Ukraine’s battle casualties are higher than publicly announced, leaving Kyiv undermanned for a planned spring counteroffensive, The Washington Post reported. It cited estimates of 120,000 Ukrainians killed and wounded. The replacements lack combat experience, said one commander — some have never thrown a grenade — and “pessimism” has set in “from the front lines to the corridors of power.” If Kyiv is unable to launch its offensive, it would fuel criticism that Western allies waited too long to provide training and weapons. On the other hand, Russia is also suffering heavy losses, and allies have promised to “fully and quickly” supply the needed weapons and ammunition for the spring attack.
UK fast-tracks drug approvals
Britain’s medicines regulator will allow “rapid, near-automatic signoff” on medicines which have been approved in other, trusted jurisdictions, such as the U.S., European Union, and Japan. At the moment, new medicines must undergo a lengthy authorization process to be licensed in the U.K., even if other regulators have already declared them safe and effective. The plan has few details so far but if the regulator no longer has to duplicate work others have already done then vital medicines should reach patients sooner. Campaigners around the world have for years been calling for developed nations to trust one another’s regulatory processes and avoid pointless duplication of effort: Britain seems to be leading the charge.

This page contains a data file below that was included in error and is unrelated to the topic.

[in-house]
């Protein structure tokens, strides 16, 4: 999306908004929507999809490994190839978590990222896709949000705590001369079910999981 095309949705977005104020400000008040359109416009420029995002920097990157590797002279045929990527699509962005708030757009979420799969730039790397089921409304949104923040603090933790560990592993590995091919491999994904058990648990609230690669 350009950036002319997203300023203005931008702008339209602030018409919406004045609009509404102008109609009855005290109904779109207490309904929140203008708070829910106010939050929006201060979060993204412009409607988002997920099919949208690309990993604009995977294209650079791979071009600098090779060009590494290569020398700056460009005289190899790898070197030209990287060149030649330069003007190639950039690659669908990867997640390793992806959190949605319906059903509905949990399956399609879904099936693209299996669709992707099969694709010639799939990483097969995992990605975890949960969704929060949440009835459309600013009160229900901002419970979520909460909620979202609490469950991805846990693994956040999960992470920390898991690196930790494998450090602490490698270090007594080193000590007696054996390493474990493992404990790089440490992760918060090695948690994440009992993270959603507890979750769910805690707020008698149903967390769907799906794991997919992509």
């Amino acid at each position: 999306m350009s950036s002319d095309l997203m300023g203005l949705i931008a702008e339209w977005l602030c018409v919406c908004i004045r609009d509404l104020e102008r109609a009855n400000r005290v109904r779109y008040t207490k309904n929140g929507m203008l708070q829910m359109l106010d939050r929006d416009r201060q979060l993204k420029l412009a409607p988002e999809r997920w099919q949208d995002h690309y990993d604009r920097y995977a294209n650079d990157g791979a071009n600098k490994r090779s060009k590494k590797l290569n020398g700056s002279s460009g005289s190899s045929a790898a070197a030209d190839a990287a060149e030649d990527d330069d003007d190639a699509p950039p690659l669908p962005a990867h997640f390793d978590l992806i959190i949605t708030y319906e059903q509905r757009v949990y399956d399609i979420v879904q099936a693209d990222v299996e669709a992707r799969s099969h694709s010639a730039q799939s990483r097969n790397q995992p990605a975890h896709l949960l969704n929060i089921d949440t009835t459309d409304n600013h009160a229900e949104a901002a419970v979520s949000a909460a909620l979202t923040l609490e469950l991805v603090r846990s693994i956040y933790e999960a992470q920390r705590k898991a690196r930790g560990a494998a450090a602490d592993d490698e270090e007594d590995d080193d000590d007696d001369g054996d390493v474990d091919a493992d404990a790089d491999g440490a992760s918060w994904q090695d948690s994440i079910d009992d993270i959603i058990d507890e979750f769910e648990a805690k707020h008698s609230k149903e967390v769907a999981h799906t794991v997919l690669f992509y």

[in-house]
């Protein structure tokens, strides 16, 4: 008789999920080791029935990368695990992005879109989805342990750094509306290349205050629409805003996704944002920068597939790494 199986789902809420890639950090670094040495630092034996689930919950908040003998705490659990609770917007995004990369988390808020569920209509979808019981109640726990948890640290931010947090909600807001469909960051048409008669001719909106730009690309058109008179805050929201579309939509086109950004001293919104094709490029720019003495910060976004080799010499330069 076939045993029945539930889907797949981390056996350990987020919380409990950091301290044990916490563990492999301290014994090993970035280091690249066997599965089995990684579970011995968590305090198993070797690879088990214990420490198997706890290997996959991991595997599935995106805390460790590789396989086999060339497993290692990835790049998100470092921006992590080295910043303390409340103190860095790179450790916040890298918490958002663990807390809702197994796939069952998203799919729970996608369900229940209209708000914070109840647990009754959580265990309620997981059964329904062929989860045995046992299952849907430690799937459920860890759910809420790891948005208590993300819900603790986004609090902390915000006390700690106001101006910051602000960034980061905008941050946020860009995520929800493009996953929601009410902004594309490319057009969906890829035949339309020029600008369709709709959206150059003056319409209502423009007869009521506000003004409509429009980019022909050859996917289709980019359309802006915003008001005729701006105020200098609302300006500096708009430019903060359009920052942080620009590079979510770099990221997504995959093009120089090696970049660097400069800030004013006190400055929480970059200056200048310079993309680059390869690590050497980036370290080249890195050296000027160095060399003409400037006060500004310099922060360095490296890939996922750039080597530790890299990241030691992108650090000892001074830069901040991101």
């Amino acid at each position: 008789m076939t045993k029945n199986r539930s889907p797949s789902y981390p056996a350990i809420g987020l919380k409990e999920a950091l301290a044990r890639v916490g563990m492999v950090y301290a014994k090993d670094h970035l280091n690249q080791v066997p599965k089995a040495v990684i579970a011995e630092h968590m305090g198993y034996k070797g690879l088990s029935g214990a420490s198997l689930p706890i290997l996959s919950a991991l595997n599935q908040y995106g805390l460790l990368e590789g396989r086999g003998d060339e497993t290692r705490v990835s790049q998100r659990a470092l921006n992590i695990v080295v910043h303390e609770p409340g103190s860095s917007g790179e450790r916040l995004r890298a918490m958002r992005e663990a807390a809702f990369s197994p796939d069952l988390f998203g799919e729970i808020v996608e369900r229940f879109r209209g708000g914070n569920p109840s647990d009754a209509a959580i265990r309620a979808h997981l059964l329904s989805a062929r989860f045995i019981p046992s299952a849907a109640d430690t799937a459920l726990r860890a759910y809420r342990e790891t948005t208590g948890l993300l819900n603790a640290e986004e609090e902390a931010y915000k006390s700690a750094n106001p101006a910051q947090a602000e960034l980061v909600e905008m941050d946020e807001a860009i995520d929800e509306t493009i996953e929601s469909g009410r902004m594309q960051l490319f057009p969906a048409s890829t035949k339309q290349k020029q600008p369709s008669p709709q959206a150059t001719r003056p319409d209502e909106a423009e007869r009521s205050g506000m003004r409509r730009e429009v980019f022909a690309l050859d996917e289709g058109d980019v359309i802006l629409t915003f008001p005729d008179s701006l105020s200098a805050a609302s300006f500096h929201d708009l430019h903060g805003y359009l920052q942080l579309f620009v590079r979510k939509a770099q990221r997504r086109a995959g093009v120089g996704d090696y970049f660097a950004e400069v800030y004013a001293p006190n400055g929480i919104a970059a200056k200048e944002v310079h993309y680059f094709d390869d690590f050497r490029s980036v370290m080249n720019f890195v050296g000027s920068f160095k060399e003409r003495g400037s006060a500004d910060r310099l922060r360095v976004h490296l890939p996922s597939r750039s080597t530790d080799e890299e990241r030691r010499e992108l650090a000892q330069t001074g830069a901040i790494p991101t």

Caution urged over scientific race data
A report recommended that since “race” cannot be straightforwardly defined, scientists should be wary of using it in research. The United States National Academies of Sciences, Engineering, and Medicine document said genetic variation is complex, poorly aligned with the categories we call “race,” and likely to encourage racial essentialist thinking. The report suggested using “population descriptors,” such as nationality (“French”), geography (“North American”), or ethnicity (“Hispanic”). Throwing racial categories out entirely may be unwise, though: Doctors who forget that South Asian people have higher diabetes risk than white people, or that some drugs work less well in certain ethnic groups, will be less effective medics.
NASA debuts new lunar suit